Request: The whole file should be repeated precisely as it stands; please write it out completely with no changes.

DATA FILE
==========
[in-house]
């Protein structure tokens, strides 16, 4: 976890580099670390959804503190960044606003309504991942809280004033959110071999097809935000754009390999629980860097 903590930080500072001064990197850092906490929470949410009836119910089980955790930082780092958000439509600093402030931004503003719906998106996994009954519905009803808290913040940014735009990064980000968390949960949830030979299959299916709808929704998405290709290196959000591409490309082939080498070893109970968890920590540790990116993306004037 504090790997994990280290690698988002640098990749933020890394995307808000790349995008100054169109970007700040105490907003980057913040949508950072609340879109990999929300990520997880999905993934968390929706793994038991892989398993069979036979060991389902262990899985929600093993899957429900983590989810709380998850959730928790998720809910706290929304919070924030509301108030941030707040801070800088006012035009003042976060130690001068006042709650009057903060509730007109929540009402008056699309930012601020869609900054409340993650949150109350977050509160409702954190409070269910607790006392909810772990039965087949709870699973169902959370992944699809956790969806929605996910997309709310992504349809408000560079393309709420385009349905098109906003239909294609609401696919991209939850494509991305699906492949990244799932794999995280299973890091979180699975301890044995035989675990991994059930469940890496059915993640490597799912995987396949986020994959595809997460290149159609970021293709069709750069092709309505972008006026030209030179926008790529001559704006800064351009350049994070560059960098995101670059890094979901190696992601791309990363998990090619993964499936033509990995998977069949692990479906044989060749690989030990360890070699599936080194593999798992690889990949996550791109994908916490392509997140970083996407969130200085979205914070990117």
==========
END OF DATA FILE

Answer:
[in-house]
């Protein structure tokens, strides 16, 4: 976890580099670390959804503190960044606003309504991942809280004033959110071999097809935000754009390999629980860097 903590930080500072001064990197850092906490929470949410009836119910089980955790930082780092958000439509600093402030931004503003719906998106996994009954519905009803808290913040940014735009990064980000968390949960949830030979299959299916709808929704998405290709290196959000591409490309082939080498070893109970968890920590540790990116993306004037 504090790997994990280290690698988002640098990749933020890394995307808000790349995008100054169109970007700040105490907003980057913040949508950072609340879109990999929300990520997880999905993934968390929706793994038991892989398993069979036979060991389902262990899985929600093993899957429900983590989810709380998850959730928790998720809910706290929304919070924030509301108030941030707040801070800088006012035009003042976060130690001068006042709650009057903060509730007109929540009402008056699309930012601020869609900054409340993650949150109350977050509160409702954190409070269910607790006392909810772990039965087949709870699973169902959370992944699809956790969806929605996910997309709310992504349809408000560079393309709420385009349905098109906003239909294609609401696919991209939850494509991305699906492949990244799932794999995280299973890091979180699975301890044995035989675990991994059930469940890496059915993640490597799912995987396949986020994959595809997460290149159609970021293709069709750069092709309505972008006026030209030179926008790529001559704006800064351009350049994070560059960098995101670059890094979901190696992601791309990363998990090619993964499936033509990995998977069949692990479906044989060749690989030990360890070699599936080194593999798992690889990949996550791109994908916490392509997140970083996407969130200085979205914070990117």